Saturday, June 16, 2012
A general view of the Lynas plant in Gebeng. The company has said the plant would be ready to fire up operations within three weeks of receiving the go-ahead
The government has imposed two new conditions on Australian miner Lynas’s controversial rare earth plant in Gebeng, Kuantan in what is seen as part of its latest move to mollify public anger and fears over radioactive pollution.
But the Science, Technology and Innovation Ministry (MOSTI) rejected an appeal by Gebeng villagers against the government’s decision to approve a temporary operating licence (TOL) for the Lynas plant, citing a lack of justification for such a move.
In a letter to the villagers, the minister Datuk Seri Maximus Ongkili said the government had told Lynas to submit a plan to immobilise radioactive elements in its waste, and to come up with an emergency response plan on dust control.
Three individuals — Ismail Abu Bakar, Tan Ah Meng and Abujavalli V. Raman — had appealed against the Atomic Energy Licensing Board’s (AELB) decision on January 30 to approve the Lynas TOL, claiming it would emit high levels of radioactive pollution that would endanger the lives of those living near the plant in the Gebeng Industrial Estate.
“Save Malaysia, Stop Lynas” coalition chairman Tan Bun Teet today said the group received a letter from Ongkili’s ministry rejecting its appeal to revoke a license granted to Lynas earlier this year, citing a lack of scientific and technical justification.“The two conditions are flimsy and general in nature. They are not specific enough and will in no way safeguard or appease the fears of residents living in the area,” he told the Associated Press earlier.
Tan said the group will now proceed to challenge the ministry’s decision in court.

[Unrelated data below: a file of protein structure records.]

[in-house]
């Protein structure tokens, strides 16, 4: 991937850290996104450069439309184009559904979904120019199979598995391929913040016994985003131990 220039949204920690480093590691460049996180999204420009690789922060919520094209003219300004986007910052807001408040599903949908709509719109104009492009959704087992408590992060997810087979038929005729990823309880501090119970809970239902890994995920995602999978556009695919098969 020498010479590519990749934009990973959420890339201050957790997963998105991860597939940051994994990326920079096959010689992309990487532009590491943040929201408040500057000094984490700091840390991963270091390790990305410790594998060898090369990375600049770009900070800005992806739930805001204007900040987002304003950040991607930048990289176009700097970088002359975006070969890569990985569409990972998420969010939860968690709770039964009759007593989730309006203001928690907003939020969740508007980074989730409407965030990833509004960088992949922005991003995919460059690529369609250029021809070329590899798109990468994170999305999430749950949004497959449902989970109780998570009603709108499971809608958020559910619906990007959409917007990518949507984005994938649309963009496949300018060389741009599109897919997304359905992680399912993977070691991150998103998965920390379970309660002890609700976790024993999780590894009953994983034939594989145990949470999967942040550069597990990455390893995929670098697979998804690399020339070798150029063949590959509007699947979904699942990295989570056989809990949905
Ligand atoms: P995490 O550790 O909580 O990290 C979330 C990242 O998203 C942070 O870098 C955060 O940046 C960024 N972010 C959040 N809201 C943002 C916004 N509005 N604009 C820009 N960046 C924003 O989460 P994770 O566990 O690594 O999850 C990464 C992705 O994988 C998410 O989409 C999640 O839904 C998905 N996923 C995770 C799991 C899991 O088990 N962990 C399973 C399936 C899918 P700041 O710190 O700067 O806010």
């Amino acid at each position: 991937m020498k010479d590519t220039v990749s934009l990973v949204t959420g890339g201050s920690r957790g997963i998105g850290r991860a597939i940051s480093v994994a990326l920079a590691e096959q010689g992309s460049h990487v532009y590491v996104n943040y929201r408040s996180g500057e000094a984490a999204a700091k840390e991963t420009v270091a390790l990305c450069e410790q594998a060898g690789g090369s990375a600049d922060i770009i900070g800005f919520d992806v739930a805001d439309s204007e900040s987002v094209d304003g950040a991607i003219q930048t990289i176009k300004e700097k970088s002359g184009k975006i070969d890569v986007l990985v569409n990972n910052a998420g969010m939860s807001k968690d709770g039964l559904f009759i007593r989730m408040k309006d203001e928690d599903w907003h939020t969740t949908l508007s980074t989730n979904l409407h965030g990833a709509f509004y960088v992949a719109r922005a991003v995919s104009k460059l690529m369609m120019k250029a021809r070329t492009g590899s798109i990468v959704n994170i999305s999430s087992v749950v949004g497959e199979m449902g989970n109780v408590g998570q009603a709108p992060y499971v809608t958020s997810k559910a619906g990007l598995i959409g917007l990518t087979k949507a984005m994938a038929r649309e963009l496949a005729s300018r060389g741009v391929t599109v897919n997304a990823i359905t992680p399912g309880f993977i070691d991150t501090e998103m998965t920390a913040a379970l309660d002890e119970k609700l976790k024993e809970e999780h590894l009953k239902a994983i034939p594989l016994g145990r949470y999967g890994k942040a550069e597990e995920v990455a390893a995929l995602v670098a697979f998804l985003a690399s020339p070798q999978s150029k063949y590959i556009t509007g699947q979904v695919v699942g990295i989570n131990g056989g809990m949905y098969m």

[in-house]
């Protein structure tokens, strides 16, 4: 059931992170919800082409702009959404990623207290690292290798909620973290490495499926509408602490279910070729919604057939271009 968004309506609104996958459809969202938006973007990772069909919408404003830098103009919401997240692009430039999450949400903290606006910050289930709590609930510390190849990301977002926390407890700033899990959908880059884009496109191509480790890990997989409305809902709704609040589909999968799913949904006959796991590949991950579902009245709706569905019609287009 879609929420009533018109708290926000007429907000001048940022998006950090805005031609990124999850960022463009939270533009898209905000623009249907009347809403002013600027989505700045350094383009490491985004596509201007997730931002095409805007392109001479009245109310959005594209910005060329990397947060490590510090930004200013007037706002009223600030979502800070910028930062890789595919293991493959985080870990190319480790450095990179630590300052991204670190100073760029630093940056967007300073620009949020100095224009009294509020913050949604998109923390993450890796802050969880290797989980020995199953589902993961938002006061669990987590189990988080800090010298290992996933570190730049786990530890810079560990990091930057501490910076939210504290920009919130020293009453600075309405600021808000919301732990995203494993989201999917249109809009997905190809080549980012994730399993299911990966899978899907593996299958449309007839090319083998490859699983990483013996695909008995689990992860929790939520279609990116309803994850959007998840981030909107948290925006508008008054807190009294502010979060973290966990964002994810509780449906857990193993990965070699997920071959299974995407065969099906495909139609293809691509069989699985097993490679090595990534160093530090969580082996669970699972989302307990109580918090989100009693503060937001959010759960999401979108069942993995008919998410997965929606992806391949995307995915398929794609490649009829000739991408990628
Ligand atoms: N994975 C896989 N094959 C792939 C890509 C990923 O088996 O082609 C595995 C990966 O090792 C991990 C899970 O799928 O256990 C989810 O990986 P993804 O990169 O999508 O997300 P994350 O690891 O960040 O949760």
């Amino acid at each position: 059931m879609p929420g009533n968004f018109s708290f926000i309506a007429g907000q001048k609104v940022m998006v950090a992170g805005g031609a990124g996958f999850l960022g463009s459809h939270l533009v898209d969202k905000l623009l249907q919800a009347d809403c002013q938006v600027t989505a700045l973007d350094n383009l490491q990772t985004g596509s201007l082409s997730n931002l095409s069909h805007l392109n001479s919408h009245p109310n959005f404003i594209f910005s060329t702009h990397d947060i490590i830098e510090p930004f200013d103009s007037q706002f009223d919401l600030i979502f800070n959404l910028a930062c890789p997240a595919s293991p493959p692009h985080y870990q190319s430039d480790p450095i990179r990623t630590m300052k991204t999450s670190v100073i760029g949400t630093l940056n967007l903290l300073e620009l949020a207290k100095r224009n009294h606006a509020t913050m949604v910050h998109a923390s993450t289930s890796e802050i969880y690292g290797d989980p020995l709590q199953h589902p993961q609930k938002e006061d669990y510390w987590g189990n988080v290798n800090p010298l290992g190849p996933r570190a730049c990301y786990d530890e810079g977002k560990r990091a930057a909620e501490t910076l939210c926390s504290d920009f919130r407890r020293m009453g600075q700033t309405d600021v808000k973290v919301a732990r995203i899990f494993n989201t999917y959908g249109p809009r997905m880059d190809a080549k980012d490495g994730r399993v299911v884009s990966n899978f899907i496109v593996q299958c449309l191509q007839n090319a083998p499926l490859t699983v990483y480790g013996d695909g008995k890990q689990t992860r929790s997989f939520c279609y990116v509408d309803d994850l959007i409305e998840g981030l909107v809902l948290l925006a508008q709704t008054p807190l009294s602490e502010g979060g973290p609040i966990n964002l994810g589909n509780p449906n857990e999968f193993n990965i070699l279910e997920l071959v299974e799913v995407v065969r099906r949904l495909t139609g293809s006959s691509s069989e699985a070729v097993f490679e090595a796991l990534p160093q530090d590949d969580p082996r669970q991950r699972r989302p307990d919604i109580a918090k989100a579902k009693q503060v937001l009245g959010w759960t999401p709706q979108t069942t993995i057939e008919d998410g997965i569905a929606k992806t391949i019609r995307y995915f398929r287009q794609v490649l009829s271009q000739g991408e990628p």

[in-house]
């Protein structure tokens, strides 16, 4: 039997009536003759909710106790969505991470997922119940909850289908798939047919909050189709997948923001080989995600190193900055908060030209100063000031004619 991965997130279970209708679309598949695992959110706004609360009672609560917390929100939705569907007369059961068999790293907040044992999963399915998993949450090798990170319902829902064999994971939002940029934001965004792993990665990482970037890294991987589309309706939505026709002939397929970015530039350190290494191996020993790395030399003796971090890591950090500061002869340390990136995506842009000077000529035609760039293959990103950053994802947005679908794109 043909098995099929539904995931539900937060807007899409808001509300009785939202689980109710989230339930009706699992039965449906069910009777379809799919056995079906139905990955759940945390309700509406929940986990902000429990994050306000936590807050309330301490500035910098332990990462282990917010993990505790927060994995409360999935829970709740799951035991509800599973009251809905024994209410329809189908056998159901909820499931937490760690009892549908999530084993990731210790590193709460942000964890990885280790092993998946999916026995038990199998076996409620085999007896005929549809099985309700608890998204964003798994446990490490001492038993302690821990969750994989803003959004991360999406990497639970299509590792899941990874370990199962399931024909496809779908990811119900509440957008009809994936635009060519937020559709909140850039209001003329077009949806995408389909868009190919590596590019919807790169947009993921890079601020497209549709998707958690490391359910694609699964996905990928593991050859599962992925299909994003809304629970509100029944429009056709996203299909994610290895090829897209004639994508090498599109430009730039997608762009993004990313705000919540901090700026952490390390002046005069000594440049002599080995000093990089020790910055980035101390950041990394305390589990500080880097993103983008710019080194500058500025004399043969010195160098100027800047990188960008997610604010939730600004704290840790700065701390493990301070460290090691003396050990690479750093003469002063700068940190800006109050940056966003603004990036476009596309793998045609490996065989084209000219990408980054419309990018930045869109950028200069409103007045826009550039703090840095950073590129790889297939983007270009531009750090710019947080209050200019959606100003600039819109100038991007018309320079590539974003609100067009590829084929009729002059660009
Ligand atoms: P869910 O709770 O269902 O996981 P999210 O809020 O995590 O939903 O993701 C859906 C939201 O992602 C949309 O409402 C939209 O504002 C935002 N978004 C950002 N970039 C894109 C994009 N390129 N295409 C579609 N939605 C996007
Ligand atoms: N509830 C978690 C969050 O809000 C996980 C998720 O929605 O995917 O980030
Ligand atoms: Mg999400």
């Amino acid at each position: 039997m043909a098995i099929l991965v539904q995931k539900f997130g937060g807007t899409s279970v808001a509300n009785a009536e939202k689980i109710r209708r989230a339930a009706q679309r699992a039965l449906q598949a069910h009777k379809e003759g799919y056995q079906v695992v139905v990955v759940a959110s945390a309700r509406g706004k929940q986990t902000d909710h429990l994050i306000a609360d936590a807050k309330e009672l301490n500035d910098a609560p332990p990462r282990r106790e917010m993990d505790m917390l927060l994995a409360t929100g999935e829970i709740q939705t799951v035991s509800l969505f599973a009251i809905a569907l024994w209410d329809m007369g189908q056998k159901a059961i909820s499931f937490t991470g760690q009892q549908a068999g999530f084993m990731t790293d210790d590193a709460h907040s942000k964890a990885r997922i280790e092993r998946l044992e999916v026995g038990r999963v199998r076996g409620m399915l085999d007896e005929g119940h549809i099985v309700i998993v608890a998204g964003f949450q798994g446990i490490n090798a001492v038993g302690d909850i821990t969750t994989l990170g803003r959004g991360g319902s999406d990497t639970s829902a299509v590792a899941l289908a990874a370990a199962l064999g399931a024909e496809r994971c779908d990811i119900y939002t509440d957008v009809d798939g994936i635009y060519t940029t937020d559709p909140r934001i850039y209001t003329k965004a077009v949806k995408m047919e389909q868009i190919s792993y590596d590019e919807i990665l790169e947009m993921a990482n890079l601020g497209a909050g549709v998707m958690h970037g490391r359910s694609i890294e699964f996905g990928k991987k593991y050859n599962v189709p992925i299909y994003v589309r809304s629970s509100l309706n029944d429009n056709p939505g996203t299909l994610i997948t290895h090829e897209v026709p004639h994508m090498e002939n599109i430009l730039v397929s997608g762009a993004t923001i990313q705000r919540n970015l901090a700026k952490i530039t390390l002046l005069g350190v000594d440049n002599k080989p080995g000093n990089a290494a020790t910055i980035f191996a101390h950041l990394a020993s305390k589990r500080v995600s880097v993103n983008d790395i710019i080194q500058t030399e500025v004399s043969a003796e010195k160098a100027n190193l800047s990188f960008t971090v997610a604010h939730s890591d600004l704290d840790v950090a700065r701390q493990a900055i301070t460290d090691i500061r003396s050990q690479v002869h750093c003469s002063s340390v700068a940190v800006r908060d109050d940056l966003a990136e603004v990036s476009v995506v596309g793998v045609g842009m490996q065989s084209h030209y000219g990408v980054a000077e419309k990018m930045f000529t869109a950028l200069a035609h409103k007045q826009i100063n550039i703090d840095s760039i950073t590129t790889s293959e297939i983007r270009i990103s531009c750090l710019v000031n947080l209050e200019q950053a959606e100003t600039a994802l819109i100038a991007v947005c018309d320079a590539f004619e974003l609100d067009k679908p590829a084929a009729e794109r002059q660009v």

Prime Minister Datuk Seri Najib Razak said on Wednesday Putrajaya had yet to decide the status of Lynas Corporation’s controversial rare earth refinery in Kuantan, a RM2.5 billion project which has been the subject of fierce protests by residents in the prime minister’s home state.
He told Malaysians during a live Internet chat session that the government first wants to be “fully satisfied” that residents are “convinced” of the plant’s safety before making its decision.
Lynas had said last month that it was on track to start up its rare earth plant in Malaysia next month after Datuk Seri Khaled Nordin, chairman of the parliamentary select committee (PSC) on the refinery that has raised fears of radiation pollution, called it “the safest rare earth plant in the world.”
It also said in April that delays in obtaining the licence for its facility, which was initially approved in January, may have “very serious consequences” for the RM80 billion worth of rare earth orders already received as it is “sold out for the next 10 years.”
The Lynas PSC was approved by the Dewan Rakyat during the March sitting amid opposition furore over the alleged lack of terms of reference and suspicion that the nine-man panel would be used to “whitewash” the issue.
Pakatan Rakyat lawmakers have also questioned the point of the select committee given that Najib had earlier already said that the government would not be bound by the panel’s findings.